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getthumbnail1Officer Candidates School recently hosted 42 officers from Mexico’s Center of Specialized Training for theInfantry Marine for a 12-day training period from Aug. 31 to Sept. 11 to learn Marine Corps tactics and strategy.

The combined operation is the result of Marine Corps Forces North Theater Security Cooperation program. The program’s cooperative nature prompted the U.S. and Mexican governments to coordinate mutual training between militaries.

‘‘What they received was just a small snapshot of what officer candidates experience during their timeat OCS,” said Capt. Mark Minella, Marine CorpsForces North current operations officer. ‘‘This is anopportunity for the Mexican Marines to see how the Marine Corps screens and evaluates potential officers in the areas of leadership, physical fitness and proficiency in small unit tactics.”

‘‘They share many of our concepts of tactics and strategy,” said Sgt. Juan Loera, a translator for the Mexican Marine officers during their training at OCS. ‘‘They’re not that different from American Marines. They take care of each other.”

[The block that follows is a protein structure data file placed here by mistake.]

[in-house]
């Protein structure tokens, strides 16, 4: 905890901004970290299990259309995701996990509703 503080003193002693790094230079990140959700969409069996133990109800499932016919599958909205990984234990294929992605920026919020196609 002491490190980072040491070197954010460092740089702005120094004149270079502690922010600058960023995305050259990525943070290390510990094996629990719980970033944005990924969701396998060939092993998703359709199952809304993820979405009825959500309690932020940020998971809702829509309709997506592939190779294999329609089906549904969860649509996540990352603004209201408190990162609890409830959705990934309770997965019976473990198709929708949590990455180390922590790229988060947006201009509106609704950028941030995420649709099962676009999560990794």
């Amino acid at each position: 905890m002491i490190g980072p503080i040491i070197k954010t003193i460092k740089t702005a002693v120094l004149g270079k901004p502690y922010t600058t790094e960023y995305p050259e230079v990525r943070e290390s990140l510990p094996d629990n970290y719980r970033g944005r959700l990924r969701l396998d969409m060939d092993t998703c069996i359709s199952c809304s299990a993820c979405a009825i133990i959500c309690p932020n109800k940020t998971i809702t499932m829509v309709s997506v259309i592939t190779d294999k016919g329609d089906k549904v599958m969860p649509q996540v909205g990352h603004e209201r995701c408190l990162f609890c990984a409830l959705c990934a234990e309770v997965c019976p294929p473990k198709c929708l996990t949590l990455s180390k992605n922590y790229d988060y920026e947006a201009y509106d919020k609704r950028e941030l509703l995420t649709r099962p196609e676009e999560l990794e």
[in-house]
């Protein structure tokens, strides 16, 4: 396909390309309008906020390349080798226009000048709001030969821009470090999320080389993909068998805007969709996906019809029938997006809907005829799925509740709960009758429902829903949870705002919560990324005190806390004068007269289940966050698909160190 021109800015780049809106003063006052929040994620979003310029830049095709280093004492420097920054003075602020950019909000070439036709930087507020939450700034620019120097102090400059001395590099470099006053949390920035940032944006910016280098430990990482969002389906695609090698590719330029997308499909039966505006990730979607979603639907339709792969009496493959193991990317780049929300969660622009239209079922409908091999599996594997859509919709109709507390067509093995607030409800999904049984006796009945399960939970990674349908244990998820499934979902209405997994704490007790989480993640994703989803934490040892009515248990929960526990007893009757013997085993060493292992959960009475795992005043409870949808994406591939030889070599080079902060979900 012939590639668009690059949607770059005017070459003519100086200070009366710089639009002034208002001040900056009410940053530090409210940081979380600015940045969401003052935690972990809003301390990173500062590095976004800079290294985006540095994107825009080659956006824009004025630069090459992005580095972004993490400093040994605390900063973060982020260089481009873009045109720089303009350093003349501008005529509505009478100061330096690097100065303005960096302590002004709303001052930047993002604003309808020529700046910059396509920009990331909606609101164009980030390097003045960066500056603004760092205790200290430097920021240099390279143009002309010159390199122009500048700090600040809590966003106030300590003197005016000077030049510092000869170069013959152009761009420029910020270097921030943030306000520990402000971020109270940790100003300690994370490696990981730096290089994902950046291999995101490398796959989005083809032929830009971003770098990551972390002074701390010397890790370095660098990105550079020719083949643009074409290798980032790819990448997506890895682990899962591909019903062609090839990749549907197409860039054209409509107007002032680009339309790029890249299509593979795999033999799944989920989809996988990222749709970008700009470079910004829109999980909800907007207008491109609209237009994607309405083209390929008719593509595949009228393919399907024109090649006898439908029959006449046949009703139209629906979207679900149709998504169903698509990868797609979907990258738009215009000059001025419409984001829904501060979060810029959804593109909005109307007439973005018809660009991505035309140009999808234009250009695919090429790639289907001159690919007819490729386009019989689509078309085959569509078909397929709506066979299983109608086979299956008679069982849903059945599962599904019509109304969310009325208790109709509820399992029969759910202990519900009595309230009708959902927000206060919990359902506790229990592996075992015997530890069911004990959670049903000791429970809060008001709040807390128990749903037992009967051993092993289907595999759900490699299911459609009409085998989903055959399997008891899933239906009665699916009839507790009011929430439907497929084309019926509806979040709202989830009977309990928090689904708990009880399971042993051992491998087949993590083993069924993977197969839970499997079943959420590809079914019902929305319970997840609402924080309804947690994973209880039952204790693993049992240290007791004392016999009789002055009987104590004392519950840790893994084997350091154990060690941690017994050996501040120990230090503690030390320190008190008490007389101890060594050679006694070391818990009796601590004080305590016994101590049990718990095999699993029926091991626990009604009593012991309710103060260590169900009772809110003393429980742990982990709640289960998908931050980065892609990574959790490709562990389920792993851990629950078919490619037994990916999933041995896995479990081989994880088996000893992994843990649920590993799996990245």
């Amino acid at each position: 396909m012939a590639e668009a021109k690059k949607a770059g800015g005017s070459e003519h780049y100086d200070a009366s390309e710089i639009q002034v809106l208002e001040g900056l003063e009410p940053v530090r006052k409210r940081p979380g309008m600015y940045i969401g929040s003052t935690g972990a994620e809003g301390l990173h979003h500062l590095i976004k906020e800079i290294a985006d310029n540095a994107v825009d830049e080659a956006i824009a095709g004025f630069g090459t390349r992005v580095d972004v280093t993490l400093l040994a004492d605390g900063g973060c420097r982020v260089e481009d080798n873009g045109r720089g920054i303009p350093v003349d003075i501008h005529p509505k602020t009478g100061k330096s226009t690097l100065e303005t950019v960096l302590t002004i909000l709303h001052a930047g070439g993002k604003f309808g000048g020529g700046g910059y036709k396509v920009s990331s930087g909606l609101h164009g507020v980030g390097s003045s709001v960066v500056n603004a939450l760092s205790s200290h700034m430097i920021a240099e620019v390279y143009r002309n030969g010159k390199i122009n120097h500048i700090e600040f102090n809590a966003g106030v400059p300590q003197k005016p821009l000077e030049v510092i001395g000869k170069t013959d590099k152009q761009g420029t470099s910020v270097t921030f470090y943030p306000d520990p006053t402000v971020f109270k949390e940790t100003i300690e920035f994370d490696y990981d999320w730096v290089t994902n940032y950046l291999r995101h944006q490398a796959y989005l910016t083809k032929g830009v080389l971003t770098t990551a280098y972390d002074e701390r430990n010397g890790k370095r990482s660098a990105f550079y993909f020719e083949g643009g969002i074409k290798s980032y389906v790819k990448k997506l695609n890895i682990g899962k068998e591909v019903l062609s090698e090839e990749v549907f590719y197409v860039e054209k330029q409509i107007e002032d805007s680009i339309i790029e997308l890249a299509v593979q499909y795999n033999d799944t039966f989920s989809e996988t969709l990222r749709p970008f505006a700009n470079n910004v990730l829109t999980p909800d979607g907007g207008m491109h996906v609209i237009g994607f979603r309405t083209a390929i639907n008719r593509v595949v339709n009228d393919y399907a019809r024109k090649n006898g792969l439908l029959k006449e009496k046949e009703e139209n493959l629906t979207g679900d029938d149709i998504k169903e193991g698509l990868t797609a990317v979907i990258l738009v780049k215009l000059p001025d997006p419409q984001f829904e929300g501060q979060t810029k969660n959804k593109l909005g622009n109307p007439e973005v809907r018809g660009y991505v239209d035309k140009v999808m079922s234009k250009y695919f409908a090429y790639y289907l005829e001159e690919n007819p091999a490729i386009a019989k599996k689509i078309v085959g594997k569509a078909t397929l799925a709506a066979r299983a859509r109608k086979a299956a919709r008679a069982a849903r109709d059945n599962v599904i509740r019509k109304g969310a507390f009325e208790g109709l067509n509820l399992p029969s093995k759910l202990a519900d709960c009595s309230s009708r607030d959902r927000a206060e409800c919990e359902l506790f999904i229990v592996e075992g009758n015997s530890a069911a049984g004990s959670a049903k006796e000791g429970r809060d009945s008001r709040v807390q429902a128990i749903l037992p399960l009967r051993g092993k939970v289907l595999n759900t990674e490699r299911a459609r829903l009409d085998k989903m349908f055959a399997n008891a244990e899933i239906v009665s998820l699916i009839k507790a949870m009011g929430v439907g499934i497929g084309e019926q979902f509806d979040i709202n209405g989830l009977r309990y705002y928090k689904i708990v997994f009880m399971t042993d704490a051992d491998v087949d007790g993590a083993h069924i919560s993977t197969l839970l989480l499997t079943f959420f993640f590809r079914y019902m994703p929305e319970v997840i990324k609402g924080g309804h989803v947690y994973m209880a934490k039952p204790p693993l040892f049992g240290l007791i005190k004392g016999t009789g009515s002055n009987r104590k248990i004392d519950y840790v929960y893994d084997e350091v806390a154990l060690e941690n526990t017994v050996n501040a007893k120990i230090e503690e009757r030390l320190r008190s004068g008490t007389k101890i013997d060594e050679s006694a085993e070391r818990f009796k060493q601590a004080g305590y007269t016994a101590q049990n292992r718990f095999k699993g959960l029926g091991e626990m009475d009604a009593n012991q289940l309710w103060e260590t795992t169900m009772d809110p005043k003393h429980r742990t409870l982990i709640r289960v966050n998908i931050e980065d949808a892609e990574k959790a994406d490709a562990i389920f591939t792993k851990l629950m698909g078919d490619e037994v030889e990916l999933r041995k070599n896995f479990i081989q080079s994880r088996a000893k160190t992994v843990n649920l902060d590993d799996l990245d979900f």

Senior American and Mexican Marine leaders gottogether to discuss various approaches to warfighting, resulting in a dialogue that fostered mutual learningbetween experienced officers.

‘‘The most important part of the training was how the leadership works,” said Capitan de Fragata Antonio Morales, a lieutenant colonel equivalent and the senior Mexican Marine officer present during the training at OCS. ‘‘The officers’ confidence comes from knowing they can be compared to American Marine leaders.”

The international spirit fostered at OCS during the Mexican Marines’ time there, as well as the free flow of ideas between the respective leadership, proved conducive for a learning environment for all Marinesinvolved.

‘‘The experience itself, and the interchanging of ideas between American Marines and ourselves, is what made our time here valuable,” said Capitan de Corbeta Armando Ojeda, a major equivalent with the Mexican Marines.

Translators bridged the language gap between Mexican and American Marines, making possible theexchange of ideas and philosophies on everything from organizing patrols to engaging the enemy.

‘‘It’s great to have these guys come into this environment,” said Sgt. Angel Beltre, a radio instructor with the Communications School at OCS. ‘‘Their motivation and enthusiasm to train were excellent.”

‘‘They’re taking a lot of good knowledge back with them,” said Cpl. Israel Matos, a translator for the Mexican officers. ‘‘But we’re not just teaching them, we’re also learning from them. It’s a mutual experience.”

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